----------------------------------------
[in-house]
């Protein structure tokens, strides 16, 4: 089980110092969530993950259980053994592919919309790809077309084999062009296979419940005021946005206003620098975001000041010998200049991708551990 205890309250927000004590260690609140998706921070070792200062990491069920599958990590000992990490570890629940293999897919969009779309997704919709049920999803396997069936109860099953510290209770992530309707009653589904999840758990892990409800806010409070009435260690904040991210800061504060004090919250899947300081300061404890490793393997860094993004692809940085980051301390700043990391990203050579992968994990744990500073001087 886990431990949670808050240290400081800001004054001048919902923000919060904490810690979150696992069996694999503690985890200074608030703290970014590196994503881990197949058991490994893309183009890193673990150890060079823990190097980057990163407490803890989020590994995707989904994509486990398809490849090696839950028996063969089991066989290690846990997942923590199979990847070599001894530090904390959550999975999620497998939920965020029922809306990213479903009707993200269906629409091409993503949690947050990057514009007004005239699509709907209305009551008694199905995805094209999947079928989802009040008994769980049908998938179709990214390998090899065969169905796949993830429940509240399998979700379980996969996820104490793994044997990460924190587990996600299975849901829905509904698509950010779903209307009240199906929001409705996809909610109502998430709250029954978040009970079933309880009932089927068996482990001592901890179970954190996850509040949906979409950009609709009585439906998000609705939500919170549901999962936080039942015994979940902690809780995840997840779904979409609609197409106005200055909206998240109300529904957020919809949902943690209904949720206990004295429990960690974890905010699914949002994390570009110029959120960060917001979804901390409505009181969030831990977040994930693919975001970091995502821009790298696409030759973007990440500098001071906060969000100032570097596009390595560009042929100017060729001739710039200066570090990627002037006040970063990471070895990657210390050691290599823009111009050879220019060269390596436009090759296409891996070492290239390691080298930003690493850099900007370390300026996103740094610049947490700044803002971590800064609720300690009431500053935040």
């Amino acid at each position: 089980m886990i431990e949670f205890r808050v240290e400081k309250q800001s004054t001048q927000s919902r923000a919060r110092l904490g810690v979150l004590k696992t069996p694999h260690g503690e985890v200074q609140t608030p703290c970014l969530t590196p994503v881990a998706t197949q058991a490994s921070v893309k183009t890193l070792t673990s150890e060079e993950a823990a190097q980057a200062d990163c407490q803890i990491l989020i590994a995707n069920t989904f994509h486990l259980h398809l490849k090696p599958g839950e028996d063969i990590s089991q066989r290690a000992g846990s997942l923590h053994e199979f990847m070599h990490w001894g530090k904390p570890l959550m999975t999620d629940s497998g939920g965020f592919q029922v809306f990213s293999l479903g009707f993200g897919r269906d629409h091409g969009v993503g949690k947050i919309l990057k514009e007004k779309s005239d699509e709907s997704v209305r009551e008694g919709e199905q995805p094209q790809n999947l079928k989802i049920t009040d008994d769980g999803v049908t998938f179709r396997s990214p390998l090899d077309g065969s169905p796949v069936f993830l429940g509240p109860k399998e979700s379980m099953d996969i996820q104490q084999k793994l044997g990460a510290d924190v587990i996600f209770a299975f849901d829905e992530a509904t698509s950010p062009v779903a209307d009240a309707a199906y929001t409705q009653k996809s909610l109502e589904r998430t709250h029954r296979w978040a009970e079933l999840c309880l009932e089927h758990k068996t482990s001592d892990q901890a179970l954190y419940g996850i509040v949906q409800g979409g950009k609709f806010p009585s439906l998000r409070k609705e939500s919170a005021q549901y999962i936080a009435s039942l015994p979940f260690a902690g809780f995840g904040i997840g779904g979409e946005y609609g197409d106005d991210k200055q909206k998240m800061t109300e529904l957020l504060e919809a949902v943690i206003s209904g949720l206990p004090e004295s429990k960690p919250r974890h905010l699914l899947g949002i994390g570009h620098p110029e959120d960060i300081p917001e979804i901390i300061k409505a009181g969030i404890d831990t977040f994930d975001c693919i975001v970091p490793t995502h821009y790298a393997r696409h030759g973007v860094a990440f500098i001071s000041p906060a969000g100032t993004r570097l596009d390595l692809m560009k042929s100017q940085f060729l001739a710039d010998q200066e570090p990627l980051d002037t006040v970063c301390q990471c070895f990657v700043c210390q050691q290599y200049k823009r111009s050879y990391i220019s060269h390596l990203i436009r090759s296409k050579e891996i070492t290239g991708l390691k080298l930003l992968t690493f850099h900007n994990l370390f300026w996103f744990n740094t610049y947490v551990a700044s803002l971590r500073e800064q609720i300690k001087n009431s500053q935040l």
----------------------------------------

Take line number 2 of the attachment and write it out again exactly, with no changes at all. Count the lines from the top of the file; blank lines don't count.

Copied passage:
């Protein structure tokens, strides 16, 4: 089980110092969530993950259980053994592919919309790809077309084999062009296979419940005021946005206003620098975001000041010998200049991708551990 205890309250927000004590260690609140998706921070070792200062990491069920599958990590000992990490570890629940293999897919969009779309997704919709049920999803396997069936109860099953510290209770992530309707009653589904999840758990892990409800806010409070009435260690904040991210800061504060004090919250899947300081300061404890490793393997860094993004692809940085980051301390700043990391990203050579992968994990744990500073001087 886990431990949670808050240290400081800001004054001048919902923000919060904490810690979150696992069996694999503690985890200074608030703290970014590196994503881990197949058991490994893309183009890193673990150890060079823990190097980057990163407490803890989020590994995707989904994509486990398809490849090696839950028996063969089991066989290690846990997942923590199979990847070599001894530090904390959550999975999620497998939920965020029922809306990213479903009707993200269906629409091409993503949690947050990057514009007004005239699509709907209305009551008694199905995805094209999947079928989802009040008994769980049908998938179709990214390998090899065969169905796949993830429940509240399998979700379980996969996820104490793994044997990460924190587990996600299975849901829905509904698509950010779903209307009240199906929001409705996809909610109502998430709250029954978040009970079933309880009932089927068996482990001592901890179970954190996850509040949906979409950009609709009585439906998000609705939500919170549901999962936080039942015994979940902690809780995840997840779904979409609609197409106005200055909206998240109300529904957020919809949902943690209904949720206990004295429990960690974890905010699914949002994390570009110029959120960060917001979804901390409505009181969030831990977040994930693919975001970091995502821009790298696409030759973007990440500098001071906060969000100032570097596009390595560009042929100017060729001739710039200066570090990627002037006040970063990471070895990657210390050691290599823009111009050879220019060269390596436009090759296409891996070492290239390691080298930003690493850099900007370390300026996103740094610049947490700044803002971590800064609720300690009431500053935040």